Q). Ok, so I've chosen to go with AMD, which model should I go with?

    A). Currently AMD's Athlon XP 2500+ (1.8 GHz) Barton is a great bargain with it's 512K of L2 cache and 333 MHz FSB and can be had for $109.99. With the Barton 2500+ there should be a noticeable speed improvement in games and applications. The downside of this is the Barton's require a 333 MHz FSB supporting motherboard which is problematic if you're upgrading from an older Athlon/Athlon XP.

    If you have an older main board that only supports 266 MHz FSB and want to upgrade, the other solution would be the Athlon XP 1700+ (1.47 GHz) for $55.99 or 2000+ (1.67 GHz) for $69.99.

    Q). Ok, I have the money to spring on an Intel system, which speed grade should I go with?

    A). This is hard to answer depending on how much money you have to spend. For the most bang for buck, the 2.4B/2.4C would be the most bang for the buck while the 3.2C will be the fastest and costliest. If you were just looking for something for everyday applications, the 2.4/2.6C would be your best bet as they hit the sweet spot for pricing.

    Q). Now that I've chosen a processor, which motherboard should I go with?

    A). Motherboards are a touch choice and it's hard to recommend any specific motherboard for a processor, thus I'll give suggestions to help you in choosing the right product.

    If you want to go with AMD, there're a few chipsets to choose from. The main chipsets for the Athlon XP are NVIDIA's nForce 2 Ultra 400, nForce 2 400 (Single Channel), VIA KT400/KT400A, KT600, KM266A, Silicon Integrated System's (SIS) 745FX and 748.

    For those looking for the fastest available platform, NVIDIA's nForce 2/Ultra 400 and VIA's KT400A/KT600 is the chipset of choice. The nForce 2/Ultra 400 is more popular as there're more feature rich main boards based on the solution while KT400A/KT600 boards are virtually nowhere to be found. The differences between the nForce 2/KT400A and nForce 2 Ultra 400/KT600 are very minimal as the nForce 2 Ultra 400/KT600 only add support for 400 MHz FSB. The most popular motherboards as of the time of writing are the Asus A7N8X/Deluxe Revision 2, Abit NF7-S/M v2.0, and MSI K7N2 Delta.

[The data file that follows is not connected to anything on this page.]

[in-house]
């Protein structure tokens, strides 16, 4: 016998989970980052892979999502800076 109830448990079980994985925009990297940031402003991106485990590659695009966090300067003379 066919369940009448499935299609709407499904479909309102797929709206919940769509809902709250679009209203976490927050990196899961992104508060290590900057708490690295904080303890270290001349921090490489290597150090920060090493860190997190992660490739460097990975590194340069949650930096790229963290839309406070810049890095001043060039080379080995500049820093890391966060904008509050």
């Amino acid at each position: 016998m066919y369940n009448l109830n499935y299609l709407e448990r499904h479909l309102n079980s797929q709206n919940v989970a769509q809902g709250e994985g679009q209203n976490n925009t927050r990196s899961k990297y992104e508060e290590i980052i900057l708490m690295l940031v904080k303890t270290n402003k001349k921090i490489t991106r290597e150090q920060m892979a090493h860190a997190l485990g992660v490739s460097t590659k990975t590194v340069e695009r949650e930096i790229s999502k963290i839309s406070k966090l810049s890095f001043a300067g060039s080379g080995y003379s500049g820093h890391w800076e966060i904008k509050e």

For those looking for a midrange platform, I'd suggest a motherboard based on VIA's KT400A/600 since those are relatively low priced with comparable performance to the nForce 2. The two boards I'd recommend for this category would be Gigabyte's GA-7VAX-A if you plan on using a 266/333 FSB MHz processor and the GA-7VT600L if you plan on going with a 400 MHz FSB processor or if you intend to *overclock.

    For those looking for a low-end platform with everything integrated, I'd suggest VIA's KM266 since it's quite mature. This chipset isn't recommended if you plan on playing games, as the onboard S3 ProSavage DDR is very outdated, nonetheless the solution is good for normal web browsing, office work, or anything that doesn't require 3D. Boards based on the KM266 will usually have an AGP slot for you to upgrade to an AGP graphics card as well. For this purpose, I'd suggest the MSI KM2M Combo-L, it has onboard VGA, LAN, and Sound. It also supports your older PC133 if you want to upgrade but don't have enough money for DDR yet.